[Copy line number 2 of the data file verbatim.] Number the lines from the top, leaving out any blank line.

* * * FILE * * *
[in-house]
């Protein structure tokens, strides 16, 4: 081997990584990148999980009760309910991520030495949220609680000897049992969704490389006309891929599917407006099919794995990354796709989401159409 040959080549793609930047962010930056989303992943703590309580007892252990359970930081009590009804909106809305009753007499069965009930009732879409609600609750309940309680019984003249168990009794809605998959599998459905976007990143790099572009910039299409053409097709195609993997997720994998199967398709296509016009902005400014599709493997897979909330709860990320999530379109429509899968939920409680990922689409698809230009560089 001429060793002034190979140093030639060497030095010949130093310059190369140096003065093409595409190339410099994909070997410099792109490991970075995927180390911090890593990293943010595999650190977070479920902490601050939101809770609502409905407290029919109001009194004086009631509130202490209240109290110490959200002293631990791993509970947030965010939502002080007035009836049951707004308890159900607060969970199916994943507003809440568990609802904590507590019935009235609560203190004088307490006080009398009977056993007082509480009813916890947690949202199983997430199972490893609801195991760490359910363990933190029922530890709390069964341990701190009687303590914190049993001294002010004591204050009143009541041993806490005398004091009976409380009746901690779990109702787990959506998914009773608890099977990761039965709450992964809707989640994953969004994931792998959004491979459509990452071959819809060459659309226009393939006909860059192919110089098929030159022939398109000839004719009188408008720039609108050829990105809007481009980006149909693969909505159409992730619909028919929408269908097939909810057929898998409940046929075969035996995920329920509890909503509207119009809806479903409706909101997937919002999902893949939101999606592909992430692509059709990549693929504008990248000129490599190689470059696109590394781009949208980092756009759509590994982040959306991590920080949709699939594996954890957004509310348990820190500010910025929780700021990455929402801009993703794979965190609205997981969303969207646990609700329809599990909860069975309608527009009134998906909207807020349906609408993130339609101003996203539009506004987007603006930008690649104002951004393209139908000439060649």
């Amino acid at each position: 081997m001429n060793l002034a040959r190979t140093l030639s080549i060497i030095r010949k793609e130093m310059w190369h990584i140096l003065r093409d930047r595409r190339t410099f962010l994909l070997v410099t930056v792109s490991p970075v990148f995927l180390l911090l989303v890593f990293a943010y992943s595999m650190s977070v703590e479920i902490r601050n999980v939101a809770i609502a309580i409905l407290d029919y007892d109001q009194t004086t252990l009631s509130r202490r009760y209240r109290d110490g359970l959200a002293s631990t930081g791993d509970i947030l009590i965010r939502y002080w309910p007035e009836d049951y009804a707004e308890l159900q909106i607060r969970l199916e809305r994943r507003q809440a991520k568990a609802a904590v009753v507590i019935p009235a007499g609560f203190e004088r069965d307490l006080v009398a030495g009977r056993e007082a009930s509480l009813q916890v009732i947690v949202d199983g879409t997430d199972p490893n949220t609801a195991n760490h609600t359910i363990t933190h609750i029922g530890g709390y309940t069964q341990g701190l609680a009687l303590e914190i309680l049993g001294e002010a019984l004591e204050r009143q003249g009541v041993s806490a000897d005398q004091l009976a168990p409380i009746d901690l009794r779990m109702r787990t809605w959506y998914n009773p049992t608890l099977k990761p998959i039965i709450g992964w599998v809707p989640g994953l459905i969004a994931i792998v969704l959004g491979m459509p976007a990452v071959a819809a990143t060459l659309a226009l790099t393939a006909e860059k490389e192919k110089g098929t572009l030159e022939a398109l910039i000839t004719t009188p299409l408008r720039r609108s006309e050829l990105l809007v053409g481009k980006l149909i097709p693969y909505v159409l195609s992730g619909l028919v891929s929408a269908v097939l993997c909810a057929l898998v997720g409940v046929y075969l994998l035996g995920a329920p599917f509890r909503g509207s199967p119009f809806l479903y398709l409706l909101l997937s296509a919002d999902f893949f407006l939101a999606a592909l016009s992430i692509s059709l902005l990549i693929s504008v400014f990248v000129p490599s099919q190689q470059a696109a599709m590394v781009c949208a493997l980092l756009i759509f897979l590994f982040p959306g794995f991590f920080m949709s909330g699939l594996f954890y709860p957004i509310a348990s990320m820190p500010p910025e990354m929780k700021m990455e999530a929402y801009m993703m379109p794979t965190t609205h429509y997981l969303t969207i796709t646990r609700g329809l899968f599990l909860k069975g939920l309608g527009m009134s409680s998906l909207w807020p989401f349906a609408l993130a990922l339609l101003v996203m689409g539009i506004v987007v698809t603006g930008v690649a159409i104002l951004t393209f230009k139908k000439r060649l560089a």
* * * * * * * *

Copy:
């Protein structure tokens, strides 16, 4: 081997990584990148999980009760309910991520030495949220609680000897049992969704490389006309891929599917407006099919794995990354796709989401159409 040959080549793609930047962010930056989303992943703590309580007892252990359970930081009590009804909106809305009753007499069965009930009732879409609600609750309940309680019984003249168990009794809605998959599998459905976007990143790099572009910039299409053409097709195609993997997720994998199967398709296509016009902005400014599709493997897979909330709860990320999530379109429509899968939920409680990922689409698809230009560089 001429060793002034190979140093030639060497030095010949130093310059190369140096003065093409595409190339410099994909070997410099792109490991970075995927180390911090890593990293943010595999650190977070479920902490601050939101809770609502409905407290029919109001009194004086009631509130202490209240109290110490959200002293631990791993509970947030965010939502002080007035009836049951707004308890159900607060969970199916994943507003809440568990609802904590507590019935009235609560203190004088307490006080009398009977056993007082509480009813916890947690949202199983997430199972490893609801195991760490359910363990933190029922530890709390069964341990701190009687303590914190049993001294002010004591204050009143009541041993806490005398004091009976409380009746901690779990109702787990959506998914009773608890099977990761039965709450992964809707989640994953969004994931792998959004491979459509990452071959819809060459659309226009393939006909860059192919110089098929030159022939398109000839004719009188408008720039609108050829990105809007481009980006149909693969909505159409992730619909028919929408269908097939909810057929898998409940046929075969035996995920329920509890909503509207119009809806479903409706909101997937919002999902893949939101999606592909992430692509059709990549693929504008990248000129490599190689470059696109590394781009949208980092756009759509590994982040959306991590920080949709699939594996954890957004509310348990820190500010910025929780700021990455929402801009993703794979965190609205997981969303969207646990609700329809599990909860069975309608527009009134998906909207807020349906609408993130339609101003996203539009506004987007603006930008690649104002951004393209139908000439060649």